Citation: Political Studies
      PubDate: 2021-04-29T08:56:37Z
      DOI: 10.1177/00323217211005920
       
  • Public Reason, Partisanship and the Containment of the Populist Radical
           Right

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      Authors: Gabriele Badano, Alasia Nuti
      Abstract: Political Studies, Ahead of Print.
      This article discusses the growth of the populist radical right as a concrete example of the scenario where liberal democratic ideas are losing support in broadly liberal democratic societies. Our goal is to enrich John Rawls’ influential theory of political liberalism. We argue that even in that underexplored scenario, Rawlsian political liberalism can offer an appealing account of how to promote the legitimacy and stability of liberal democratic institutions provided it places partisanship centre stage. Specifically, we propose a brand-new moral duty binding ‘reasonable’ partisans committed to pluralism. This duty establishes conditions where partisans must strategically transform society’s public reason (i.e. transform the visions for society their parties campaign on) in ways that promise to attract back support from illiberal and antidemocratic competitors. While this strategic behaviour might seem impermissible, we show that Rawls’ distinctive account of sincerity in democratic deliberation is uniquely placed to justify it as perfectly ethical.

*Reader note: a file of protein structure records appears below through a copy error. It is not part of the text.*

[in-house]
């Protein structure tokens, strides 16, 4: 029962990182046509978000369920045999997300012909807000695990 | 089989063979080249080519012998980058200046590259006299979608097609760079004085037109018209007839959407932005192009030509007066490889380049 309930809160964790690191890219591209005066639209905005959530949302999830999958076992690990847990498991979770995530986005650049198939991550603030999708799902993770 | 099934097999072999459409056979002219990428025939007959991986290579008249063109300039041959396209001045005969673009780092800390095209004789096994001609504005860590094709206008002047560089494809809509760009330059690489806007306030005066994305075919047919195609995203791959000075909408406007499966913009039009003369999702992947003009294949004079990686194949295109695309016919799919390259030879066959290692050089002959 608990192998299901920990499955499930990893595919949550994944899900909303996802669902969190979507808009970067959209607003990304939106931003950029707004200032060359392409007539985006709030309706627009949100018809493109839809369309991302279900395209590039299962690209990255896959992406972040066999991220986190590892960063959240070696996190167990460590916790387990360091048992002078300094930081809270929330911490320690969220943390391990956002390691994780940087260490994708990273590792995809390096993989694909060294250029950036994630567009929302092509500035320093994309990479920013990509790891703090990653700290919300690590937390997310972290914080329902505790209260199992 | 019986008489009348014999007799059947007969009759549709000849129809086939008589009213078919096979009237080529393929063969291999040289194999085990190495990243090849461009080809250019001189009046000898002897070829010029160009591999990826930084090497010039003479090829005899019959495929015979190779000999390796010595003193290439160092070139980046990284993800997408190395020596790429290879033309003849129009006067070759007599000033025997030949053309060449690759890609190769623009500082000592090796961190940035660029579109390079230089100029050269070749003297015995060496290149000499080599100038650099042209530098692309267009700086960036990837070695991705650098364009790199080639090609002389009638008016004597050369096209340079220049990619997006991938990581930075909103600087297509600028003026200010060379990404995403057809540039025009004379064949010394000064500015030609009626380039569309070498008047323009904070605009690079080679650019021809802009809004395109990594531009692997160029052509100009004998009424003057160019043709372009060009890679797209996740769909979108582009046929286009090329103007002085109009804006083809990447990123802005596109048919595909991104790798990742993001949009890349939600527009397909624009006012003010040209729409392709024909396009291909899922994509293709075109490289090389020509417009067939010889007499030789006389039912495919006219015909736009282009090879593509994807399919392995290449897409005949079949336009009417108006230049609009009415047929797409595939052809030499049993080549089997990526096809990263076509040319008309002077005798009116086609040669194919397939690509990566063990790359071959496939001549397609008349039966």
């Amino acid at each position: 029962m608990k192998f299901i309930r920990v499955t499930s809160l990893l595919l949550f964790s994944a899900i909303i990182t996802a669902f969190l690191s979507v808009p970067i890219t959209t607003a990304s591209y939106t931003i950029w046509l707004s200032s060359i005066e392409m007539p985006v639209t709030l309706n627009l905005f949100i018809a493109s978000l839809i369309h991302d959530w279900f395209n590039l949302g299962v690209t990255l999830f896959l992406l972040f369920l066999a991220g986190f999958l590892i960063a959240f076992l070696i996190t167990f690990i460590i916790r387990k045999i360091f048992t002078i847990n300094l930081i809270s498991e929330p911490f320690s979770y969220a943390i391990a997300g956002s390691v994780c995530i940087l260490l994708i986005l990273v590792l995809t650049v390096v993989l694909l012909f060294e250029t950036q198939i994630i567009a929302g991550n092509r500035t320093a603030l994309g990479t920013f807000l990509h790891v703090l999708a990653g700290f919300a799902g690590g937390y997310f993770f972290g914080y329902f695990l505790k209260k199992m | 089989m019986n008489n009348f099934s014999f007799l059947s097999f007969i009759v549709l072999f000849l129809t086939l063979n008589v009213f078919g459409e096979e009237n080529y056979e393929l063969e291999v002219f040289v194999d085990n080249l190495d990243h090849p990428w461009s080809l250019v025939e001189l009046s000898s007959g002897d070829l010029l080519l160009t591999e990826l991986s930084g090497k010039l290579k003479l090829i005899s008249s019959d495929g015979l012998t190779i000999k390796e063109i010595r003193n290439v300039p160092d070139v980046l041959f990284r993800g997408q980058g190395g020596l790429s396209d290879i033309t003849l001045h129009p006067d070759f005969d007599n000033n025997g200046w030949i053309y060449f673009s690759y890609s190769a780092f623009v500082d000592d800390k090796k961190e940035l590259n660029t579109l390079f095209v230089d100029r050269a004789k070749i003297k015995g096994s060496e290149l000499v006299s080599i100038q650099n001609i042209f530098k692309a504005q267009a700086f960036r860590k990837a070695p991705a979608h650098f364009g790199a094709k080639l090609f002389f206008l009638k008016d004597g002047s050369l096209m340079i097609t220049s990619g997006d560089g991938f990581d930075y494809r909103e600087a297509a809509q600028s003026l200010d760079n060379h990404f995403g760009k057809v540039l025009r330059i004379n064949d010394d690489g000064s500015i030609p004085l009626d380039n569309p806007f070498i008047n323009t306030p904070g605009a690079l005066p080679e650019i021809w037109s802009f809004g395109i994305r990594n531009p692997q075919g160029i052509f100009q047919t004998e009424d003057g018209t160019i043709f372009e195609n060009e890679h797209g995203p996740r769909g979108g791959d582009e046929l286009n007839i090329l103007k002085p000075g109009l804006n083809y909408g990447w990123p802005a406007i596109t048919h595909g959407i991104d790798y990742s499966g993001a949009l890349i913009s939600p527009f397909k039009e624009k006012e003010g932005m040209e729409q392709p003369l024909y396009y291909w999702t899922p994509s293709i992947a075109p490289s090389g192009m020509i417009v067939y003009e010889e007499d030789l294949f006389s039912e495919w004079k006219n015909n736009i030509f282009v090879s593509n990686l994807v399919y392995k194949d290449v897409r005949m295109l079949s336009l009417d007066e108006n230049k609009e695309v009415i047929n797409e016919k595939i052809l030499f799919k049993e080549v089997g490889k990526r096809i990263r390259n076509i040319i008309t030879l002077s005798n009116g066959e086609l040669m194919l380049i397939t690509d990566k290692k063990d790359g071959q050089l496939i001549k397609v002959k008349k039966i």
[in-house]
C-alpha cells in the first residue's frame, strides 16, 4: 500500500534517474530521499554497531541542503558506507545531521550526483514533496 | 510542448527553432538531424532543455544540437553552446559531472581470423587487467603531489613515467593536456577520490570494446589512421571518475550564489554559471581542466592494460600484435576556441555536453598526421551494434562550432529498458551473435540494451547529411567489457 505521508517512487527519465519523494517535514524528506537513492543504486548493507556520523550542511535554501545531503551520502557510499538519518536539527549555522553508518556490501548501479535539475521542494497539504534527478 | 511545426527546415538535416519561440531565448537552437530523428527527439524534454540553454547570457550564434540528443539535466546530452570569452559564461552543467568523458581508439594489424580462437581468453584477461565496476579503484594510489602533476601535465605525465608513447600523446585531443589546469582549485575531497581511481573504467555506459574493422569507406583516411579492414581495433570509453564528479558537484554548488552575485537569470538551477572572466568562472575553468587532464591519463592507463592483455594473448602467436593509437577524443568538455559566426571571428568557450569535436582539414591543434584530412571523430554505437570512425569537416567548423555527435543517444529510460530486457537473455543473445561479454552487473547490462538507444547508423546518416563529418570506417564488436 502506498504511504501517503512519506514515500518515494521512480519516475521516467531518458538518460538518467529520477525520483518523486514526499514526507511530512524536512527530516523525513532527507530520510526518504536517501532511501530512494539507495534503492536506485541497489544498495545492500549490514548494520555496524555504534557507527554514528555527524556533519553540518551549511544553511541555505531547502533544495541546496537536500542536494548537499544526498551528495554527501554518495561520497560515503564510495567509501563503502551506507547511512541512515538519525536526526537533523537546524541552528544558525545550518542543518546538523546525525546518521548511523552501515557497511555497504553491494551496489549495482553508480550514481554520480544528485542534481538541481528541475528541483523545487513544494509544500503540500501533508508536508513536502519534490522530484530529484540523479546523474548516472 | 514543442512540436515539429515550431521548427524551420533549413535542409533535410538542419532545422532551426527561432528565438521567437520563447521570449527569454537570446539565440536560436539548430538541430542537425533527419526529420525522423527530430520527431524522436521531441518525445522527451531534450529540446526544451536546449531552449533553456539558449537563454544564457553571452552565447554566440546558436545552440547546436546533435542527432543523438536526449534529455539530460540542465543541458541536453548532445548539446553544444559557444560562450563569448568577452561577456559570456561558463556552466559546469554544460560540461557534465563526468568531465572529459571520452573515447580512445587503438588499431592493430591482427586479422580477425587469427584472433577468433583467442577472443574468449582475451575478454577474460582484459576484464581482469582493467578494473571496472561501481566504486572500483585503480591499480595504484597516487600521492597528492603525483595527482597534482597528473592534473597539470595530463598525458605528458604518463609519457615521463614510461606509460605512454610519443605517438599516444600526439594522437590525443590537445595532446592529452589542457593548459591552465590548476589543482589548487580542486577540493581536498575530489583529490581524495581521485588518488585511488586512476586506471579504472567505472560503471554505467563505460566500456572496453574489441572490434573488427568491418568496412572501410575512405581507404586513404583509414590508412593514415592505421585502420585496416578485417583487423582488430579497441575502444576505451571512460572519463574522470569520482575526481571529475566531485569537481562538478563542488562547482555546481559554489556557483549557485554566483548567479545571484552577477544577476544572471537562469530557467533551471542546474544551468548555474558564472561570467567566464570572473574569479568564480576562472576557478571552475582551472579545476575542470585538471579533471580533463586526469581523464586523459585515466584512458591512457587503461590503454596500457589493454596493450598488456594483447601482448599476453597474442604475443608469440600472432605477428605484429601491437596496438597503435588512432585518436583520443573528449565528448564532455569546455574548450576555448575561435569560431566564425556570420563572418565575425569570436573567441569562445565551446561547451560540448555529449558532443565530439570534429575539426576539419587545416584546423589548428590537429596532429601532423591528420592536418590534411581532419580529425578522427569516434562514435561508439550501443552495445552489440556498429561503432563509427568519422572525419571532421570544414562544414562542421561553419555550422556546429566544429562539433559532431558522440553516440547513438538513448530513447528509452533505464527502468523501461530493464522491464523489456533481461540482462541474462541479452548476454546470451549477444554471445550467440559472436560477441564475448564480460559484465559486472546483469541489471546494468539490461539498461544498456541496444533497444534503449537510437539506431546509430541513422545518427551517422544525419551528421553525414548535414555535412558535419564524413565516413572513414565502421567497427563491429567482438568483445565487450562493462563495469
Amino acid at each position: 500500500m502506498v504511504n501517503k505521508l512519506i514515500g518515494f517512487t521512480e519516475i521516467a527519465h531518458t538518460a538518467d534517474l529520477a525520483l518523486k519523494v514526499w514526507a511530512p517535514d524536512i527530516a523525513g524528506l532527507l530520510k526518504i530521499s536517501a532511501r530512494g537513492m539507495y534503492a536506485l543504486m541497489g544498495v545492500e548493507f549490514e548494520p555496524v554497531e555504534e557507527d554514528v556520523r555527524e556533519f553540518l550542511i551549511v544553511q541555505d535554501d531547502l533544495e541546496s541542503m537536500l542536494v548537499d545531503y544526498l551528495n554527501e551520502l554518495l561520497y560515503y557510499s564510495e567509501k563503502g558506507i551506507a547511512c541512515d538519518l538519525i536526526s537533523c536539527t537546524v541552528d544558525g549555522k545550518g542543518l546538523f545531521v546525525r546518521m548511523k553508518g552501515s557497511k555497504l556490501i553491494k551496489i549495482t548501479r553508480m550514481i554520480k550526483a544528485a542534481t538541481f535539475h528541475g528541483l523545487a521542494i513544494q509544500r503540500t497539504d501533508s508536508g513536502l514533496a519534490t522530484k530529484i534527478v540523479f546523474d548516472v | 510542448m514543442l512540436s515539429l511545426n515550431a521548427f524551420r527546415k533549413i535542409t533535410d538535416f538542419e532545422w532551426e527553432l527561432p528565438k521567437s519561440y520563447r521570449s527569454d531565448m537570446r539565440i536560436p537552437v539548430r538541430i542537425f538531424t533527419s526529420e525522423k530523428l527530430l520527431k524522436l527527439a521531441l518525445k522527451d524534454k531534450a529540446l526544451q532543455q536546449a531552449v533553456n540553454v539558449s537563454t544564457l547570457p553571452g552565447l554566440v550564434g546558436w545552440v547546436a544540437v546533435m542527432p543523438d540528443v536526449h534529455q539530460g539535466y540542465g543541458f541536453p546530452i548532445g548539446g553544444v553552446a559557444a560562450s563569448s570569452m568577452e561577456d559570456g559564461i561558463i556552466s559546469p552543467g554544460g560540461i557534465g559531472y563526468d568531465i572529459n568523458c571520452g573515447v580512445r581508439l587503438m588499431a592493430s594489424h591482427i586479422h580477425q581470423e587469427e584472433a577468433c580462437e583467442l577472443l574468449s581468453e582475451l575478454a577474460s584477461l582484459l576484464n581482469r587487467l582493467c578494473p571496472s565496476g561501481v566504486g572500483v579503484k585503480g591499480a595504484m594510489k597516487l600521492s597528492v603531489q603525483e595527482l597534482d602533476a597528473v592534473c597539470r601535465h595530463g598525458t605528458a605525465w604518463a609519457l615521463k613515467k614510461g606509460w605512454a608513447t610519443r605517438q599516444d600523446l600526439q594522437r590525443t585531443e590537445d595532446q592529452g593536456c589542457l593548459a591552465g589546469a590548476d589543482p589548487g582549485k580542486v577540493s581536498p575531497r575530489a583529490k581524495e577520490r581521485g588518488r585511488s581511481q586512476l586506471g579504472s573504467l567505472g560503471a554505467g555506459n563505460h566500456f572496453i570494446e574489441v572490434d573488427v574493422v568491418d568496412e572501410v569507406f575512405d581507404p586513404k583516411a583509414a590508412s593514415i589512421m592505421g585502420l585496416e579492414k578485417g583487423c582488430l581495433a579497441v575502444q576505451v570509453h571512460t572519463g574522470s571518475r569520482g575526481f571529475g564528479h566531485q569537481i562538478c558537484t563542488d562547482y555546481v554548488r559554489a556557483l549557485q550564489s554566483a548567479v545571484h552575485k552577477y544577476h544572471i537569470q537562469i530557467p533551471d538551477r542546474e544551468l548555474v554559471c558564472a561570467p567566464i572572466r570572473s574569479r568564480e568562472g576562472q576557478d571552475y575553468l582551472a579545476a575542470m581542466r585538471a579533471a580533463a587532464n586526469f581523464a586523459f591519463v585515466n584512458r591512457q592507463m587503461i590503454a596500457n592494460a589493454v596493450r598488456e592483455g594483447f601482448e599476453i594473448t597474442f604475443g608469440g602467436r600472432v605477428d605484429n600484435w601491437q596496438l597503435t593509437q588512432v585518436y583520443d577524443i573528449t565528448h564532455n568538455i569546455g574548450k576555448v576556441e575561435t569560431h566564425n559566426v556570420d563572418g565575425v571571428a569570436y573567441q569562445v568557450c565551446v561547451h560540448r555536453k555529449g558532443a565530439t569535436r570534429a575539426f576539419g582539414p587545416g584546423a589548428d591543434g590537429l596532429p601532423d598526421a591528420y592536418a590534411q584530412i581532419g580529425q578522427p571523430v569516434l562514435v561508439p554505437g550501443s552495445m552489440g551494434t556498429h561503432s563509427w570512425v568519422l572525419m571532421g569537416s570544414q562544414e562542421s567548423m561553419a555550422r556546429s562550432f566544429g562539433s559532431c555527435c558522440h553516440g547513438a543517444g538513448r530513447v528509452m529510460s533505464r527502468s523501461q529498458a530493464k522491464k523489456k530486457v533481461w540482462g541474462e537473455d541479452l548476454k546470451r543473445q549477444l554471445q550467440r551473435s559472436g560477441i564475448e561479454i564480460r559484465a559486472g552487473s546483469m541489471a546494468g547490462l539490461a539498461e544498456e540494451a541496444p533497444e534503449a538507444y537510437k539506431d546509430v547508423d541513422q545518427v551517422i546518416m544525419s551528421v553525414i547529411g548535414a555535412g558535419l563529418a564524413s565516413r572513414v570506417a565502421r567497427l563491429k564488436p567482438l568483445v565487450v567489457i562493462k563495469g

Citation: Political Studies
      PubDate: 2021-04-29T08:56:17Z
      DOI: 10.1177/00323217211005917
       
  • Does Europe Need an Emergency Constitution'

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      Authors: Christian Kreuder-Sonnen
      Abstract: Political Studies, Ahead of Print.
      The European Union is increasingly shaped by emergency politics as a mode of rule. Other than the state of exception in domestic constitutions, emergency politics at the European level is largely unregulated—with important negative effects for the integrity and normative quality of the European Union’s legal and political order. This article discusses whether and how a European-level emergency constitution could dampen the costs to constitutionalism by formally pre-regulating the assumption and exercise of emergency powers in the European Union. It proposes design principles that a European emergency constitution would need to meet in order to be desirable. They include prescriptions on who should declare an emergency and who should wield emergency authority up to what constitutional limit. While a European emergency constitution could theoretically alleviate some of the normative concerns about emergency politics, it is plagued by issues of implementation that only a fundamental constitutional overhaul of the European Union could address.